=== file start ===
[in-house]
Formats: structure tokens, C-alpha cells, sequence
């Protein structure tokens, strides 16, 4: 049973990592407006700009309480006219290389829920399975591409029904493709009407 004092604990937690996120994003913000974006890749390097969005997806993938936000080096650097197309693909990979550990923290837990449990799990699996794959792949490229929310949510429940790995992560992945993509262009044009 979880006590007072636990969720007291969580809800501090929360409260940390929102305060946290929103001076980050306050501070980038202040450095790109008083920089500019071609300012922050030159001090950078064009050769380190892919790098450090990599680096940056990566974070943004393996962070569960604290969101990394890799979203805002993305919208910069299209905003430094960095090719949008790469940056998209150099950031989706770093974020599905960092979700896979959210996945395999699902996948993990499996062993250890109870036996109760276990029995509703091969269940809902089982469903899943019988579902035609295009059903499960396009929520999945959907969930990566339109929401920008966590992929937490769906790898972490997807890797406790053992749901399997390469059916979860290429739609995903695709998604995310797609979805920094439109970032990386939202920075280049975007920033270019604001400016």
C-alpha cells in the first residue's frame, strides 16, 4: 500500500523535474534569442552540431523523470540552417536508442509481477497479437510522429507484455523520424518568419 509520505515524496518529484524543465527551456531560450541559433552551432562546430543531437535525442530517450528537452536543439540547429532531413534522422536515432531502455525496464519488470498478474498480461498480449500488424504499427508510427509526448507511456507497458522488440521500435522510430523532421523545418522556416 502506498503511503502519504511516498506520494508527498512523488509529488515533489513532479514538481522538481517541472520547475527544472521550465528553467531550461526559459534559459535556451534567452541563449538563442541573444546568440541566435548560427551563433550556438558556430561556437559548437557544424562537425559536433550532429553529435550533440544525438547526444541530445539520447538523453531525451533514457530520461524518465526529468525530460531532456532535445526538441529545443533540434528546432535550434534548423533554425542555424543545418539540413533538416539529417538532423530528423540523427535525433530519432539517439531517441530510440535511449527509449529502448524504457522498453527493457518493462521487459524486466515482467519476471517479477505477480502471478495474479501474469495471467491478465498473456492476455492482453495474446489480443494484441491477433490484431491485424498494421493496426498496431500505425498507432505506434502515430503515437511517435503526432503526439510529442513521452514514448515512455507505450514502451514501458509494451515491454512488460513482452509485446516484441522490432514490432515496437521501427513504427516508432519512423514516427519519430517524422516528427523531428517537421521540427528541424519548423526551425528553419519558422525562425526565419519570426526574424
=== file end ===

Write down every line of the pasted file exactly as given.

[in-house]
Formats: structure tokens, C-alpha cells, sequence
């Protein structure tokens, strides 16, 4: 049973990592407006700009309480006219290389829920399975591409029904493709009407 004092604990937690996120994003913000974006890749390097969005997806993938936000080096650097197309693909990979550990923290837990449990799990699996794959792949490229929310949510429940790995992560992945993509262009044009 979880006590007072636990969720007291969580809800501090929360409260940390929102305060946290929103001076980050306050501070980038202040450095790109008083920089500019071609300012922050030159001090950078064009050769380190892919790098450090990599680096940056990566974070943004393996962070569960604290969101990394890799979203805002993305919208910069299209905003430094960095090719949008790469940056998209150099950031989706770093974020599905960092979700896979959210996945395999699902996948993990499996062993250890109870036996109760276990029995509703091969269940809902089982469903899943019988579902035609295009059903499960396009929520999945959907969930990566339109929401920008966590992929937490769906790898972490997807890797406790053992749901399997390469059916979860290429739609995903695709998604995310797609979805920094439109970032990386939202920075280049975007920033270019604001400016």
C-alpha cells in the first residue's frame, strides 16, 4: 500500500523535474534569442552540431523523470540552417536508442509481477497479437510522429507484455523520424518568419 509520505515524496518529484524543465527551456531560450541559433552551432562546430543531437535525442530517450528537452536543439540547429532531413534522422536515432531502455525496464519488470498478474498480461498480449500488424504499427508510427509526448507511456507497458522488440521500435522510430523532421523545418522556416 502506498503511503502519504511516498506520494508527498512523488509529488515533489513532479514538481522538481517541472520547475527544472521550465528553467531550461526559459534559459535556451534567452541563449538563442541573444546568440541566435548560427551563433550556438558556430561556437559548437557544424562537425559536433550532429553529435550533440544525438547526444541530445539520447538523453531525451533514457530520461524518465526529468525530460531532456532535445526538441529545443533540434528546432535550434534548423533554425542555424543545418539540413533538416539529417538532423530528423540523427535525433530519432539517439531517441530510440535511449527509449529502448524504457522498453527493457518493462521487459524486466515482467519476471517479477505477480502471478495474479501474469495471467491478465498473456492476455492482453495474446489480443494484441491477433490484431491485424498494421493496426498496431500505425498507432505506434502515430503515437511517435503526432503526439510529442513521452514514448515512455507505450514502451514501458509494451515491454512488460513482452509485446516484441522490432514490432515496437521501427513504427516508432519512423514516427519519430517524422516528427523531428517537421521540427528541424519548423526551425528553419519558422525562425526565419519570426526574424